Formatting Elapsed Time: FormatInterval()

Christopher Rath

2007-09-09

FormatInterval()

Recently, for an availability chart I was creating, I needed to take an elapsed time (a server outage) and format that time into the form of "n days n hours n minutes n seconds" of time.  Excel doesn't offer that functionality as a native function, and I was also unable to find anything on the net; so, I wrote something.  This function is the result.

Source Code & Add-In

To use this function, download the following file: FormatInterval_v3.zip

You can copy the source code out of the file or "FileàSave As" to install it as an Add-In.  Installation instructions are enclosed in the file.

Syntax

FormatInterval(<Interval In Seconds>, [<Use Short Names?>], <Format String>)

Parameters

Interval In Seconds
The time period in seconds that is to be decomposed into Years, Months, etc. A negative value will return the error string.
Use Short Names?
True() or False(); where True() tells FormatInterval() to use short strings (e.g., s. for seconds) to indicate time periods. Default value is False(); which is actually the value assigned when the parameter is missing.
Format String
A string that tells FormatInterval() how to format its output. Default value is "yMwdhms". See below for further details. Unknown format characters are ignored.
Format String values:
y = Year
M = Month
w = Week
d = Day
h = Hour
m = Minute
s = Second

Caveat

FormatInterval() performs its interval calculation assuming a year is 365.25 days in length. This means that it sometimes returns a different value than you expect it to return.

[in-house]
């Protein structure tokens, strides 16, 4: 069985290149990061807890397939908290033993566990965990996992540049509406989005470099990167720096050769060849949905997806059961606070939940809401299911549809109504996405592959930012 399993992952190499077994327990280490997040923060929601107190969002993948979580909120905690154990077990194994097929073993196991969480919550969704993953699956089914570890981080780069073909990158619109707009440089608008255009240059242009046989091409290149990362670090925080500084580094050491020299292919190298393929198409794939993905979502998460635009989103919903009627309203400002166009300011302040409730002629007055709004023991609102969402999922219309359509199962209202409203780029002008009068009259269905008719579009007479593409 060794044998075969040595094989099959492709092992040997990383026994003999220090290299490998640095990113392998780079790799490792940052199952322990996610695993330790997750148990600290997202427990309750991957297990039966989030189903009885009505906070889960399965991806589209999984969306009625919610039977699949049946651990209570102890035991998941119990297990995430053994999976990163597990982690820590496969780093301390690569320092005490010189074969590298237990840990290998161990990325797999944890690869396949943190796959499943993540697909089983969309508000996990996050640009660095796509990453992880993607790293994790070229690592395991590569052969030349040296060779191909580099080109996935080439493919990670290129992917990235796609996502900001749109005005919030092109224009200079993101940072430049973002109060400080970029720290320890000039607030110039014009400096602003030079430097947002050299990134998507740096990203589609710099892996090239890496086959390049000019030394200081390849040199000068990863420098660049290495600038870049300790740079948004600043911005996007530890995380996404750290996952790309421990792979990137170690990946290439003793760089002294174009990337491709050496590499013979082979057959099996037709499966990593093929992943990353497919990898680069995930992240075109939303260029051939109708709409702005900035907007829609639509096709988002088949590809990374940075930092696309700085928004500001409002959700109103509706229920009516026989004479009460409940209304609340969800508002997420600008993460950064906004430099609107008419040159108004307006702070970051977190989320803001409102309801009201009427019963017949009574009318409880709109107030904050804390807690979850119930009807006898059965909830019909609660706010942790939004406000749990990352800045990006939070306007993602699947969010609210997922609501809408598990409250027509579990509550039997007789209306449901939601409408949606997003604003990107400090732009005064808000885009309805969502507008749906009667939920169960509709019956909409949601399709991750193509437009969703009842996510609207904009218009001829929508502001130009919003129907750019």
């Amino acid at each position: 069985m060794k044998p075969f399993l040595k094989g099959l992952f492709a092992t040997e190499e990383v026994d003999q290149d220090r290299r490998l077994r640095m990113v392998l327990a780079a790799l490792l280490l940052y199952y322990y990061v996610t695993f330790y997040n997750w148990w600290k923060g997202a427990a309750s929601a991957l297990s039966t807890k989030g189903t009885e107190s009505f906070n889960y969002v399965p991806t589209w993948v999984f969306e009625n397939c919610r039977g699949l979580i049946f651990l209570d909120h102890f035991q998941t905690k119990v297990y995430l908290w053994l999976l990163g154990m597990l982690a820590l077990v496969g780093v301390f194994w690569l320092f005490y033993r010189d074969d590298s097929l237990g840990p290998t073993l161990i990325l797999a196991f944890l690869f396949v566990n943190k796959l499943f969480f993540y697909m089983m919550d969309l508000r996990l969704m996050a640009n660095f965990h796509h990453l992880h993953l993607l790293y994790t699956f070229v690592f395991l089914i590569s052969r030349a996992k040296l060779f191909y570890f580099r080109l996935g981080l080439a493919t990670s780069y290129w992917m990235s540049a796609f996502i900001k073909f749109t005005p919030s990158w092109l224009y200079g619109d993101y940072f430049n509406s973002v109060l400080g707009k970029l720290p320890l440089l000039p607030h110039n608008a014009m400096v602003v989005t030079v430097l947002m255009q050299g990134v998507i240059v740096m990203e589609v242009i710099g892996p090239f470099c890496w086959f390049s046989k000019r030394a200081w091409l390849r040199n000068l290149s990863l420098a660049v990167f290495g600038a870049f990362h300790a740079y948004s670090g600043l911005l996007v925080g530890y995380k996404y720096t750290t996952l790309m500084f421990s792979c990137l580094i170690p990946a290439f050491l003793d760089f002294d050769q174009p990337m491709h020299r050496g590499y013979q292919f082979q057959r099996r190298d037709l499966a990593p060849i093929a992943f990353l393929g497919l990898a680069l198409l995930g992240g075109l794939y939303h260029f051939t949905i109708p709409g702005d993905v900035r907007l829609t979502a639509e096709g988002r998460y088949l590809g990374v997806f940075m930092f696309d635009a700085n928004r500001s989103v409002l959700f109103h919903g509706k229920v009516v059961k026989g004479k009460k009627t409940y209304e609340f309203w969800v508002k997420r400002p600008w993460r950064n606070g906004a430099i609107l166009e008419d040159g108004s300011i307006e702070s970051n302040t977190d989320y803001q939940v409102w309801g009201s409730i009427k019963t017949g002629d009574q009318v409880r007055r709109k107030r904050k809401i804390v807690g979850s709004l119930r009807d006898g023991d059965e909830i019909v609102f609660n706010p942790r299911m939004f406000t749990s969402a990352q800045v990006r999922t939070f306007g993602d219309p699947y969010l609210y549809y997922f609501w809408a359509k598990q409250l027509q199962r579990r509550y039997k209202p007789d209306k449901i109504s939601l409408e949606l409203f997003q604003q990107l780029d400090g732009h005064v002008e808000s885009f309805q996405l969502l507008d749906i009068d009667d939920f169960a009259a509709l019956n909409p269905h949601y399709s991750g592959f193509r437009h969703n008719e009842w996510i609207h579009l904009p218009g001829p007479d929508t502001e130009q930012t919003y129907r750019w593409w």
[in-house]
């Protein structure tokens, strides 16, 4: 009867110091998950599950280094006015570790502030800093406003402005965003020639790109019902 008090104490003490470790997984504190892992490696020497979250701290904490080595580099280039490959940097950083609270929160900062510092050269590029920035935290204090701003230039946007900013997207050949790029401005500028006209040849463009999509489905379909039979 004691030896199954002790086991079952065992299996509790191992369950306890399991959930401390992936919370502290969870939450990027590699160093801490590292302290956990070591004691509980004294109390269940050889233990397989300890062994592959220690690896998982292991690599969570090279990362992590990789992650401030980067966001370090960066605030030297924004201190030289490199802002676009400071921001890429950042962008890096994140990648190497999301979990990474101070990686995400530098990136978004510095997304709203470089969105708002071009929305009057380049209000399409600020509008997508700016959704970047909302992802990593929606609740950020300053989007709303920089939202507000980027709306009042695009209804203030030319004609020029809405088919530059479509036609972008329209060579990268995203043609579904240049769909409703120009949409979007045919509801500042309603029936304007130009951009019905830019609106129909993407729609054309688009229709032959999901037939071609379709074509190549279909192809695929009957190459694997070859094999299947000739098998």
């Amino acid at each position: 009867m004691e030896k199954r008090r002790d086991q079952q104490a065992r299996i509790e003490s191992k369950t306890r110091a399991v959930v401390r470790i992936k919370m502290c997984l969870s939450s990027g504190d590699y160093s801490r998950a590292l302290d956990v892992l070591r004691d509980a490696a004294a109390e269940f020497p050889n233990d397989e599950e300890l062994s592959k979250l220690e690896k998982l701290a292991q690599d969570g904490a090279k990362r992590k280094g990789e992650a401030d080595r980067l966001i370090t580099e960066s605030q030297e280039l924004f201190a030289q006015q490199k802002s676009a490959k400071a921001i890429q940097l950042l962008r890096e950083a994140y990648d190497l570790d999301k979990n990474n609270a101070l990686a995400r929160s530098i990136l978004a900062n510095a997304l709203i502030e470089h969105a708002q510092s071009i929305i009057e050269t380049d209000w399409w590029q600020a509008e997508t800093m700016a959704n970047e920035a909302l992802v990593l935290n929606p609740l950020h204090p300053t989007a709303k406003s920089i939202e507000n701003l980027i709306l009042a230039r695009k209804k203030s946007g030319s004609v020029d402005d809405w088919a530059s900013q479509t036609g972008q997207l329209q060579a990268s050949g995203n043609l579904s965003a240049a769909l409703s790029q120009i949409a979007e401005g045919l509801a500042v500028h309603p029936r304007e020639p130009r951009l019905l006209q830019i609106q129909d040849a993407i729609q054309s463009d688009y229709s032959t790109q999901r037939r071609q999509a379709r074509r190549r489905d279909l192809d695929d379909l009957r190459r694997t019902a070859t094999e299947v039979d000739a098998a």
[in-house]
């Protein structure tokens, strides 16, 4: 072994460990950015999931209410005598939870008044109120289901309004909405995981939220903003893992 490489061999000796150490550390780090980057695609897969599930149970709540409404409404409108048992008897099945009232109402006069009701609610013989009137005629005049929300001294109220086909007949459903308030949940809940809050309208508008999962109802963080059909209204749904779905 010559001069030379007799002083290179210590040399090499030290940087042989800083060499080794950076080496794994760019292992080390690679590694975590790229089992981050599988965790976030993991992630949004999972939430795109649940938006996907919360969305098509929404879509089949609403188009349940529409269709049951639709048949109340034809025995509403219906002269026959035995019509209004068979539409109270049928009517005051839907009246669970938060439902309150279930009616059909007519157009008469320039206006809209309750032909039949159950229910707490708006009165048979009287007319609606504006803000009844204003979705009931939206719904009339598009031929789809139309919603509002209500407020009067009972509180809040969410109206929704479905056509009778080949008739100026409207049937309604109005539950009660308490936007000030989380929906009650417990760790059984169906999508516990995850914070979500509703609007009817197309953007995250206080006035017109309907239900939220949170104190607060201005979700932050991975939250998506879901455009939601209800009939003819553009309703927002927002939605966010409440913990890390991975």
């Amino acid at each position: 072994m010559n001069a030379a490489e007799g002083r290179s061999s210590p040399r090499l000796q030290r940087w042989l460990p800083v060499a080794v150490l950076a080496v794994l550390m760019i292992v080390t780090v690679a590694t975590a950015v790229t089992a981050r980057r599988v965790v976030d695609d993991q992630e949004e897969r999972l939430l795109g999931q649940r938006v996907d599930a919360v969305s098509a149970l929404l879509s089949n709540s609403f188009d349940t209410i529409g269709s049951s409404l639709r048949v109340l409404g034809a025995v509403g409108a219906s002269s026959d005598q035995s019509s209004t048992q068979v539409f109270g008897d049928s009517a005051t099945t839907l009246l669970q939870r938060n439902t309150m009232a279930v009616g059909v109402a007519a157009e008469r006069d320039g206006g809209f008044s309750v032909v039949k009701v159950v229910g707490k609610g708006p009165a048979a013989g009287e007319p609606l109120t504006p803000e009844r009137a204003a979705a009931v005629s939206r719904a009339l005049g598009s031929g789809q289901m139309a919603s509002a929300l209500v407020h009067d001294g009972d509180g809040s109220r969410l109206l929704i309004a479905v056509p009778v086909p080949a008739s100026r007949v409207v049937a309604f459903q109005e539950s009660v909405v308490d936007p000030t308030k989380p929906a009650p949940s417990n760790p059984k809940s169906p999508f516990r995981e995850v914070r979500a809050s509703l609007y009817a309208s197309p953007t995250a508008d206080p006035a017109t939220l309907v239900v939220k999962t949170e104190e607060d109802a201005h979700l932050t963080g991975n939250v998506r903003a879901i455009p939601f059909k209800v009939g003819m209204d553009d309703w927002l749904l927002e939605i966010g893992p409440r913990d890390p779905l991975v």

Usage

FormatInterval() is passed a time interval in seconds, and the function emits a string that describes the elapsed time in terms of the number of months, weeks, days, hours, minutes, and seconds of elapsed time.  Wherever one of those time components is zero, it is not shown.  If the second parameter is specified and is non-zero then abbreviations will be used (e.g., "w" for "week").  Negative interval values will return a result of "#VALUE!".

Examples

Short Names? = null or False()
Format String Result
s = 12960 seconds
yMwdh = 3.6 hours
yMwdhs = 3 hours 2160 seconds
yMwdhm = 3 hours 36 minutes
yMwdhms = 3 hours 36 minutes
s = 47329920 seconds
yMwdh = 2 years 11 months 4 weeks 2 days 6.9 hours
yMwdhs = 2 years 11 months 4 weeks 2 days 6 hours 3240 seconds
yMwdhm = 2 years 11 months 4 weeks 2 days 6 hours 54 minutes
yMwdhms = 2 years 11 months 4 weeks 2 days 6 hours 54 minutes

 

Short Names? = True()
Format String Result
s = 12960s.
yMwdh = 3.6h.
yMwdhs = 3h. 2160s.
yMwdhm = 3h. 36m.
yMwdhms = 3h. 36m.
s = 12960s.
yMwdh = 3.6h.
yMwdhs = 3h. 2160s.
yMwdhm = 3h. 36m.
yMwdhms = 3h. 36m.

Copyright & Licensing

Note, the template is Copyright ©2005–2007 Christopher Rath. Permission is granted for any use of this template by others as long as this copyright statement is retained, other due and proper credit is provided to the author (e.g., don't claim you wrote this template), and the LGPL license is respected.   This package is free software; you can redistribute it and/or modify it under the terms of version 2.1 of the GNU Lesser General Public License as published by the Free Software Foundation. See the LGPL license on the GNU.org website.  This package is distributed in the hope that it will be useful, but WITHOUT ANY WARRANTY; without even the implied warranty of MERCHANTABILITY or FITNESS FOR A PARTICULAR PURPOSE; on an “AS IS,” “WHERE IS” and “WITH ALL FAULTS” basis.


©Copyright 2005, Christopher Rath
Telephone: 613-824-4584
Address: 1371 Major Rd., Ottawa, ON, Canada K1E 1H3
Last updated: 2008/05/26 @ 09:21:50 ( )